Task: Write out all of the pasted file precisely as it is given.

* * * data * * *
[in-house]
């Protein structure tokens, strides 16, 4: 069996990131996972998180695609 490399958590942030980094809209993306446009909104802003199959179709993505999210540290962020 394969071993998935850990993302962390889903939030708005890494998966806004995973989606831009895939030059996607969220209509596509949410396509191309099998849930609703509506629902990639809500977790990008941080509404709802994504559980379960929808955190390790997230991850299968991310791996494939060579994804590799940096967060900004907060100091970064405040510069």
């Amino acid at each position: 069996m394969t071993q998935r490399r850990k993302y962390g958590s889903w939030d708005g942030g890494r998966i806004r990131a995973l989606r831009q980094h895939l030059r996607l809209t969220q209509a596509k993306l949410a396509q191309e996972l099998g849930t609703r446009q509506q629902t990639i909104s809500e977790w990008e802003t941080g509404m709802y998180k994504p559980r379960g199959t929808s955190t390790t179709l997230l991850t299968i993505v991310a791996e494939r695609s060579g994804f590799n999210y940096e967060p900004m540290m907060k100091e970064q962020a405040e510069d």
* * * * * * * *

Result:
[in-house]
């Protein structure tokens, strides 16, 4: 069996990131996972998180695609 490399958590942030980094809209993306446009909104802003199959179709993505999210540290962020 394969071993998935850990993302962390889903939030708005890494998966806004995973989606831009895939030059996607969220209509596509949410396509191309099998849930609703509506629902990639809500977790990008941080509404709802994504559980379960929808955190390790997230991850299968991310791996494939060579994804590799940096967060900004907060100091970064405040510069």
């Amino acid at each position: 069996m394969t071993q998935r490399r850990k993302y962390g958590s889903w939030d708005g942030g890494r998966i806004r990131a995973l989606r831009q980094h895939l030059r996607l809209t969220q209509a596509k993306l949410a396509q191309e996972l099998g849930t609703r446009q509506q629902t990639i909104s809500e977790w990008e802003t941080g509404m709802y998180k994504p559980r379960g199959t929808s955190t390790t179709l997230l991850t299968i993505v991310a791996e494939r695609s060579g994804f590799n999210y940096e967060p900004m540290m907060k100091e970064q962020a405040e510069d």